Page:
- We do not fund Scholars to carry out bioethics teaching, institutional change, or quality improvement on bioethical issues. We expect, however, that Greenwall Faculty Scholars, and the students they teach, will do such activities during their careers.
- We do not fund theoretical ethics research without clear application to pressing, real-world problems in patient care, biomedical research, or public policy
- We do not fund survey research or qualitative research that touches on a bioethics issue unless there is a strong a conceptual analysis of the bioethics issue or thoughtful analysis of the bioethics implications of the empirical findings. We are, however, interested in bioethics researchers who want to work on conceptual or normative analysis linked to their empirical findings.
- We do not fund basic science research that has implications for a bioethics issue.
- We do not fund bioethics work directed towards predetermined conclusions.
As a nonprofit organization, we do not support or engage in political advocacy.
Submitting a Letter of Intent
Letters of intent must be submitted online by 4pm ET on Monday, November 3, 2014 using this link, https://www.grantrequest.com/SID_1837/?SA=SNA&FID=35009.
The letter of intent should combine the following into a single .pdf titled, “PI Last Name, PI’s Institution, Project Title”:
- A one page cover letter including the project title and the applicant's contact information
- A three-page letter of intent that includes:
- A description of the research proposal, particularly its significance
- How the research will be carried out and how it is likely to have an impact on public policy or clinical practice
- A personal statement describing the applicant's goals in the field of bioethics
- A curriculum vitae, no longer than 3 single-spaced pages
Approximately 12 applicants submitting letters of intent will be invited to submit full applications, which will be due Friday, January 30, 2015. Approximately six applicants will be invited to in-person interviews in Chicago on April 21-22, 2015.
Directions for Submitting a Letter of Intent
You will need to upload the .pdf of the combined components described above into our online grants application system. We recommend using Adobe Acrobat (instructions available here). If you are unfamiliar with combining documents, please contact your IT specialist for assistance.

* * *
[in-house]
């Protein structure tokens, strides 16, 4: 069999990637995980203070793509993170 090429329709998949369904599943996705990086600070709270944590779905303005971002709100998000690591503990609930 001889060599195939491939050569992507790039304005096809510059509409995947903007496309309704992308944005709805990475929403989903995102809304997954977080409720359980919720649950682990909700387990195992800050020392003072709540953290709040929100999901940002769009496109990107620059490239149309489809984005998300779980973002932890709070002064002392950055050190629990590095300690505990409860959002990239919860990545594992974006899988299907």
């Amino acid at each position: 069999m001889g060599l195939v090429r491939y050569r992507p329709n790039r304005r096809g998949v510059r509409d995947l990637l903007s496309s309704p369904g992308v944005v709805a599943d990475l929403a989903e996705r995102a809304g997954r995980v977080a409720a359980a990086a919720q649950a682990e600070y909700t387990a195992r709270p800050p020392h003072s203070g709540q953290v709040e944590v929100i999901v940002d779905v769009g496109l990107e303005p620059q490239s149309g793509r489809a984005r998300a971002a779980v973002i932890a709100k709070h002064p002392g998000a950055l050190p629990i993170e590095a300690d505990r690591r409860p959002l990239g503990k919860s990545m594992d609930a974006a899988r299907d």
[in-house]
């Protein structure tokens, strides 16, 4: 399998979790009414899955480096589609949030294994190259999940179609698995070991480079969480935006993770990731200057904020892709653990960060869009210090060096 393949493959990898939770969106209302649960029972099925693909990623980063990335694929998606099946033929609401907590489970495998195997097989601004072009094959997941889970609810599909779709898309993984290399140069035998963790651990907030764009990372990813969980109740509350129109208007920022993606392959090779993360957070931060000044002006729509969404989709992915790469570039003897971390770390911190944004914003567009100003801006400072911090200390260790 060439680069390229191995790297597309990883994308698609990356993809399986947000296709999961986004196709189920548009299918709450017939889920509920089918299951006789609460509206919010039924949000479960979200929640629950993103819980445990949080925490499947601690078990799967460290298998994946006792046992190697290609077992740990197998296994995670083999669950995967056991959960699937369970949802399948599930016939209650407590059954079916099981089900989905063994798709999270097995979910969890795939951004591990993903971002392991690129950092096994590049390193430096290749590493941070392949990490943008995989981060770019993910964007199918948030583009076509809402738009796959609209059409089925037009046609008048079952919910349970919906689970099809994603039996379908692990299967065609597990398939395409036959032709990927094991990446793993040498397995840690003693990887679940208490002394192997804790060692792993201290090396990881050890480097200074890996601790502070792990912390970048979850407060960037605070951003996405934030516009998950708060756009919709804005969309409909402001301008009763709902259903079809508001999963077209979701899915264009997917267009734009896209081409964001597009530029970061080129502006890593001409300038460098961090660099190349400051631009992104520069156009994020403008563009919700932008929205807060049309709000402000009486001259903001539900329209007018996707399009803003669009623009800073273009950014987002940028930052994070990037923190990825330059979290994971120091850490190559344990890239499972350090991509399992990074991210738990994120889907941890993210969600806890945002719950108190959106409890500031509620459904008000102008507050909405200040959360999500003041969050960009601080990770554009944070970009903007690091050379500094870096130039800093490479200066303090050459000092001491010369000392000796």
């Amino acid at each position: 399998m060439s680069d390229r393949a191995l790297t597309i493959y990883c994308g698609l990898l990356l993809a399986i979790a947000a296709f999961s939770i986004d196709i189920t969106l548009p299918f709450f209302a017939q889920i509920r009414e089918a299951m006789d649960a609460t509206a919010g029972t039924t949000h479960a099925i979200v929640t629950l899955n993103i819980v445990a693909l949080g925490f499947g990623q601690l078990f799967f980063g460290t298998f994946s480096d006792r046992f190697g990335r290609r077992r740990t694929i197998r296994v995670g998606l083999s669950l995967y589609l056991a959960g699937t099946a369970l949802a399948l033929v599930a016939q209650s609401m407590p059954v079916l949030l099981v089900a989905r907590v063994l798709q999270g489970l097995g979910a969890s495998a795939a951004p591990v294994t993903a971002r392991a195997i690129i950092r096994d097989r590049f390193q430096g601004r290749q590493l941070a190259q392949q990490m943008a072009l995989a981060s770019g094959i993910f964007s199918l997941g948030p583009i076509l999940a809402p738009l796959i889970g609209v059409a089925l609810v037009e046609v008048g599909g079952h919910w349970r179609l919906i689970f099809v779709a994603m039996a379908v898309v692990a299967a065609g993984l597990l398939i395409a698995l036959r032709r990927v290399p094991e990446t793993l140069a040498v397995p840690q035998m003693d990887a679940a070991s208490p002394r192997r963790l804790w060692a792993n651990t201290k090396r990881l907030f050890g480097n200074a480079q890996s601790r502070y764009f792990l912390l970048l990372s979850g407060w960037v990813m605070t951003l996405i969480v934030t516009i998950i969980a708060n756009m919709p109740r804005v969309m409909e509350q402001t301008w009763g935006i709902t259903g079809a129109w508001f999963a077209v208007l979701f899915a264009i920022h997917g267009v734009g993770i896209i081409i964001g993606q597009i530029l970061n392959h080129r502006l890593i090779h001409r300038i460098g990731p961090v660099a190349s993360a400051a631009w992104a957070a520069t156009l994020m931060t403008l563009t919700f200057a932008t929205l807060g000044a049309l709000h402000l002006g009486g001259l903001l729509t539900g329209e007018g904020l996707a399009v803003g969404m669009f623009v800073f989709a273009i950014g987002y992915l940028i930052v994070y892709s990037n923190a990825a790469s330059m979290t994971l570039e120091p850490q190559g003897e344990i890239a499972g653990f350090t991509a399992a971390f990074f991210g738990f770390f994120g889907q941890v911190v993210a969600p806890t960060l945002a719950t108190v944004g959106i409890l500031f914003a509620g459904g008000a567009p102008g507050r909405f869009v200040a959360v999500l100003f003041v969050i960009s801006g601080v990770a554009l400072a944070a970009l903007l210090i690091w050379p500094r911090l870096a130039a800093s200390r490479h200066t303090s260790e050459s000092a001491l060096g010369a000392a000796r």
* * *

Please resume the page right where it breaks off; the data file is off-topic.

In order to access the online application, you must allow cookies in your browser. If you have any issues accessing the online application, a common fix is to clear your browsing history.
You will need to create a username and password by clicking on “New Applicant?” under the “email” box on the left side of the page. Please store your login credentials in a secure place because you will need them to access your application.
You will need to save your application frequently so that your input is captured; any unsaved information will be lost. There is no option to save and continue working, so you must select “Save and Finish Later”. You can return to your “In Progress” application by clicking on the blue link on the new page that will appear in your browser. Upon clicking “Save and Finish Later,” you also will be emailed a link to the application portal and a copy of your application will appear in the body of the email.
To access your application after you have logged out of the online application system, use the link that was emailed to you when you clicked “Save and Finish Later”. It is important to use the link that is emailed to you to resume work on an application. If you use the link listed here, you will always be brought to a NEW application, not the one you were previously working on.
We will not accept late applications because of technical issues with the online application portal, so please try logging in and entering your information in advance of the deadline.
Questions and Concerns